Rethinking Cervical Cancer Screening

Sandra Adamson Fryhofer, MD


June 16, 2014

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Hello. I'm Dr. Sandra Fryhofer. Welcome to Medicine Matters. The topic: a new stand-alone cobas® HPV Test (Roche Molecular Systems, Inc.; Pleasanton, California) now approved by the US Food and Drug Administration (FDA) for primary cervical cancer screening. Here is why it matters.

We have come a long way since 1928, when Dr. Papanicolaou first proposed cancer cells on a vaginal smear as an early warning sign of cervical cancer. We now know that human papillomavirus (HPV) is the culprit and that persistent high-risk HPV infections lead to cervical cancers. The American College of Obstetricians and Gynecologists (ACOG) acknowledged this link when it updated its cervical cancer screening guidelines[1] to include co-testing every 5 years with both cervical cytology and HPV testing as a preferred screening option for women aged 30-65 years.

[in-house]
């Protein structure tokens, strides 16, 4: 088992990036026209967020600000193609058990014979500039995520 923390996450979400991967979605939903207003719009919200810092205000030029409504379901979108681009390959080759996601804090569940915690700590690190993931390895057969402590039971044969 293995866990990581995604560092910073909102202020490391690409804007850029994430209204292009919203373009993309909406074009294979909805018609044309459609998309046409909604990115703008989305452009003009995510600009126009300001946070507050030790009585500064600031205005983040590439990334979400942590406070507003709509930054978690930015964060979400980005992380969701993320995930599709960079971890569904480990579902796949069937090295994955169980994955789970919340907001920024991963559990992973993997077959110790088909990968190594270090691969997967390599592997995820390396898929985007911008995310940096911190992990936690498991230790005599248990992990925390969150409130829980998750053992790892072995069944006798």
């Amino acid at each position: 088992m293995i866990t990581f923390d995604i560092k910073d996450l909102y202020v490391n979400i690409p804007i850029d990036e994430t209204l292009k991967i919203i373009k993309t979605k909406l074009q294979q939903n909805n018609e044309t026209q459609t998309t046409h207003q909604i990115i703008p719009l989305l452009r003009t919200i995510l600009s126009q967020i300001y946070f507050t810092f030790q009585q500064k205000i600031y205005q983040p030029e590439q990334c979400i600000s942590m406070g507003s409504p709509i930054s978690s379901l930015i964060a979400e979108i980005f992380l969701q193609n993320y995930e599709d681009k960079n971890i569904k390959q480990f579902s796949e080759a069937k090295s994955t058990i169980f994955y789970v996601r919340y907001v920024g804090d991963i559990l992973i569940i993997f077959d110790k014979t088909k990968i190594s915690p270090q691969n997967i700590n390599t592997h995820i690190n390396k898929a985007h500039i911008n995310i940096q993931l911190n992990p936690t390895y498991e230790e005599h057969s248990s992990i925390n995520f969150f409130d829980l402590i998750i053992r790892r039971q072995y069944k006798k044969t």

For younger women, those aged 21-29 years, ACOG recommended cytology screening only every 3 years but no HPV testing. But now there is another game change. The FDA has just expanded an approval of the cobas HPV test as a stand-alone test for primary cervical cancer screening for women aged 25 years and older.

The cobas HPV test is used to detect viral DNA in a cervical cell sample from 14 different high-risk HPV strains: types 16 and 18 along with 12 other HPV viruses. For women who test positive for types 16 and 18, the strains linked to over 70% of all cases of cervical cancer, the next step is colposcopy and cervical biopsy as indicated.

The FDA approves drugs and tests, but it can't change guidelines. So it will be interesting to see if organizations like ACOG will adjust their current cervical cancer screening recommendation guidelines with the advent of this new FDA approval ruling, especially in women aged 25-30 years.

For Medicine Matters, I'm Dr. Sandra Fryhofer.


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